King of the road forever
A legend who had time for all
Dunlop's record 26 TT victories
The career of an all-time great
He couldn't stop winning - both trophies and hearts and minds
THERE are many who call Joey Dunlop the most incredible rider there
has ever been. All agree there has seldom been a motorcyclist with whom
the word legendary sits more easily.
William Joseph Dunlop, 48-year-old publican,
father and husband - and a man who just three weeks ago was riding faster
than he'd ever ridden before at the Isle of Man TT.
a 25-year career there, his very last lap around the famous Mountain course
was the fastest he'd ever done in his previous 97 TT races. He clocked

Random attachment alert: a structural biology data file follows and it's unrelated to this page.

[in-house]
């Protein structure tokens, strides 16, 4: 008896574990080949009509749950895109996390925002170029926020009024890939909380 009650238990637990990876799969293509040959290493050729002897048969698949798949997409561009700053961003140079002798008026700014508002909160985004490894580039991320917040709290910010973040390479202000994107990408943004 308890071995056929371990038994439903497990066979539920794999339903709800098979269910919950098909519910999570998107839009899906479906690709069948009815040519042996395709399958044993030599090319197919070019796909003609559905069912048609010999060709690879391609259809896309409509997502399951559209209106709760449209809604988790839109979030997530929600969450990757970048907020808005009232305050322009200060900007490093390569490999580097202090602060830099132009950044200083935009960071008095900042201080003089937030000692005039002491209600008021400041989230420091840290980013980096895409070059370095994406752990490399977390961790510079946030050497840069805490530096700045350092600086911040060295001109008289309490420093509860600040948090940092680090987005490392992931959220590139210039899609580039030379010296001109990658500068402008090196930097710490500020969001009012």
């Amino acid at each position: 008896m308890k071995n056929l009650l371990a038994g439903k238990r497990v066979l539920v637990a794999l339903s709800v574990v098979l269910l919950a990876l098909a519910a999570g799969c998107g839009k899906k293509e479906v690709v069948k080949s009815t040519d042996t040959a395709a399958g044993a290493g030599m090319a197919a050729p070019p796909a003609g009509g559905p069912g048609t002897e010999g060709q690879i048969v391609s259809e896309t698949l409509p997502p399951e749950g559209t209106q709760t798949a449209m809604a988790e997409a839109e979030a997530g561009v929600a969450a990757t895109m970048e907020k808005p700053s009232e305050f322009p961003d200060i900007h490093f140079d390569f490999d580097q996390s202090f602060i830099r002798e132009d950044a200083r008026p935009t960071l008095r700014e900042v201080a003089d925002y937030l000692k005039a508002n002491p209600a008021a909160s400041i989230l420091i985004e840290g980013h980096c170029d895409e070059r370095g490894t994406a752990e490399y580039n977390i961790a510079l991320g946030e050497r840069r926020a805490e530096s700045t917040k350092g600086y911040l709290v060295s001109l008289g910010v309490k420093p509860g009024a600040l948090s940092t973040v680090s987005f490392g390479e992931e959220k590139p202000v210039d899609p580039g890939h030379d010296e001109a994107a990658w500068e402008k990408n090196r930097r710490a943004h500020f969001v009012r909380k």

a 123.87mph lap in the Senior race, taking third overall.
The result wasn't quite what he was
after, but the disappointment was easier to take because that week he'd
completed the third TT hat-trick of his long and distinguished career,
with success in the Formula One, Ultra-Lightweight and Lightweight races.
The victories took his wins tally to
a staggering and probably never to be surpassed 26. It's 12 more than
the next best man - and next best in this case is Mike Hailwood.
Joey lapped the TT course at more than 110mph on over 250 occasions and in 98 starts rode close enough to the winning speed to claim a silver or bronze replica in 80 of them.
Dunlop wasn't ready to hang up his leathers.
The question of his retirement had been raised and dismissed over and
over for years.
was the original King of the Roads - as one poignant floral tribute read
outside his pub, Joey's Bar, on Sunday night. But his early career showed
little sign of the greatness he would go on to achieve and will now be
There was no history of road racing
in Dunlop's family, despite the huge popularity of the sport in his native